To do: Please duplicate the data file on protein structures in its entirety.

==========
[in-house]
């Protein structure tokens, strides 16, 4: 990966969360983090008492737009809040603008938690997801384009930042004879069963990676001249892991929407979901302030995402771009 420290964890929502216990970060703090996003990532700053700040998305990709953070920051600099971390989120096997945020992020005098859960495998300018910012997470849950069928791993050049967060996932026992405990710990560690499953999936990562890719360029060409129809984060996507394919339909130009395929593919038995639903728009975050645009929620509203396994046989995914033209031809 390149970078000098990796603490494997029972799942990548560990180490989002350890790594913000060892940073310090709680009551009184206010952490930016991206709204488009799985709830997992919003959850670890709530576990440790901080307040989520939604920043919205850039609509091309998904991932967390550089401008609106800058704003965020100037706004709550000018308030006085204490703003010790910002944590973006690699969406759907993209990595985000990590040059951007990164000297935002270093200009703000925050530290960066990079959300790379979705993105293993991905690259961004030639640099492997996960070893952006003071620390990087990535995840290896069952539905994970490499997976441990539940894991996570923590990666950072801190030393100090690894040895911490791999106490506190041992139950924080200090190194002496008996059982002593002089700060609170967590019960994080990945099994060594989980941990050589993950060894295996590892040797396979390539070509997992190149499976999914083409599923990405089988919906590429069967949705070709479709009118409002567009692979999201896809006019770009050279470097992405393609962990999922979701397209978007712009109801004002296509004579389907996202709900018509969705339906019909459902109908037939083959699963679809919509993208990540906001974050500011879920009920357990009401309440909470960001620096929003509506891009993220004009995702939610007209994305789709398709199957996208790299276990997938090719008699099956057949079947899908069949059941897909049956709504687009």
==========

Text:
[in-house]
């Protein structure tokens, strides 16, 4: 990966969360983090008492737009809040603008938690997801384009930042004879069963990676001249892991929407979901302030995402771009 420290964890929502216990970060703090996003990532700053700040998305990709953070920051600099971390989120096997945020992020005098859960495998300018910012997470849950069928791993050049967060996932026992405990710990560690499953999936990562890719360029060409129809984060996507394919339909130009395929593919038995639903728009975050645009929620509203396994046989995914033209031809 390149970078000098990796603490494997029972799942990548560990180490989002350890790594913000060892940073310090709680009551009184206010952490930016991206709204488009799985709830997992919003959850670890709530576990440790901080307040989520939604920043919205850039609509091309998904991932967390550089401008609106800058704003965020100037706004709550000018308030006085204490703003010790910002944590973006690699969406759907993209990595985000990590040059951007990164000297935002270093200009703000925050530290960066990079959300790379979705993105293993991905690259961004030639640099492997996960070893952006003071620390990087990535995840290896069952539905994970490499997976441990539940894991996570923590990666950072801190030393100090690894040895911490791999106490506190041992139950924080200090190194002496008996059982002593002089700060609170967590019960994080990945099994060594989980941990050589993950060894295996590892040797396979390539070509997992190149499976999914083409599923990405089988919906590429069967949705070709479709009118409002567009692979999201896809006019770009050279470097992405393609962990999922979701397209978007712009109801004002296509004579389907996202709900018509969705339906019909459902109908037939083959699963679809919509993208990540906001974050500011879920009920357990009401309440909470960001620096929003509506891009993220004009995702939610007209994305789709398709199957996208790299276990997938090719008699099956057949079947899908069949059941897909049956709504687009």